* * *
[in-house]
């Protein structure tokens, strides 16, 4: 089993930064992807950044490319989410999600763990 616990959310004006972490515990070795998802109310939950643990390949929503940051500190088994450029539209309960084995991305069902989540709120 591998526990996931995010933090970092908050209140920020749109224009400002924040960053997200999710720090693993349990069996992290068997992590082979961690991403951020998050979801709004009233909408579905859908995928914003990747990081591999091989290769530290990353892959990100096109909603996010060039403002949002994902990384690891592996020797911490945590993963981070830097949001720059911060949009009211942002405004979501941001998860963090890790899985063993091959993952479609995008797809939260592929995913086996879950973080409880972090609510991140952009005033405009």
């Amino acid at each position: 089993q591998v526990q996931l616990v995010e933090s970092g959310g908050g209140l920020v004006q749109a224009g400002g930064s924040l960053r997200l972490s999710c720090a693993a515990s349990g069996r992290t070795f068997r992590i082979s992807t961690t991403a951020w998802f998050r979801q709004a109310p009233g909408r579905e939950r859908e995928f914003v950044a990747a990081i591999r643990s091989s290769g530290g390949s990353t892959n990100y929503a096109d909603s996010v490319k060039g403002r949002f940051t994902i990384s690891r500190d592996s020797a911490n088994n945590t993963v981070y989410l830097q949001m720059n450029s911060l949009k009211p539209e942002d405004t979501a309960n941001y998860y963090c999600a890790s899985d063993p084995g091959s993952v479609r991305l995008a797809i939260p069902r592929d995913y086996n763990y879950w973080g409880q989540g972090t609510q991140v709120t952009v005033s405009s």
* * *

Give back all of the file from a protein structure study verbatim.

[in-house]
């Protein structure tokens, strides 16, 4: 089993930064992807950044490319989410999600763990 616990959310004006972490515990070795998802109310939950643990390949929503940051500190088994450029539209309960084995991305069902989540709120 591998526990996931995010933090970092908050209140920020749109224009400002924040960053997200999710720090693993349990069996992290068997992590082979961690991403951020998050979801709004009233909408579905859908995928914003990747990081591999091989290769530290990353892959990100096109909603996010060039403002949002994902990384690891592996020797911490945590993963981070830097949001720059911060949009009211942002405004979501941001998860963090890790899985063993091959993952479609995008797809939260592929995913086996879950973080409880972090609510991140952009005033405009």
């Amino acid at each position: 089993q591998v526990q996931l616990v995010e933090s970092g959310g908050g209140l920020v004006q749109a224009g400002g930064s924040l960053r997200l972490s999710c720090a693993a515990s349990g069996r992290t070795f068997r992590i082979s992807t961690t991403a951020w998802f998050r979801q709004a109310p009233g909408r579905e939950r859908e995928f914003v950044a990747a990081i591999r643990s091989s290769g530290g390949s990353t892959n990100y929503a096109d909603s996010v490319k060039g403002r949002f940051t994902i990384s690891r500190d592996s020797a911490n088994n945590t993963v981070y989410l830097q949001m720059n450029s911060l949009k009211p539209e942002d405004t979501a309960n941001y998860y963090c999600a890790s899985d063993p084995g091959s993952v479609r991305l995008a797809i939260p069902r592929d995913y086996n763990y879950w973080g409880q989540g972090t609510q991140v709120t952009v005033s405009s």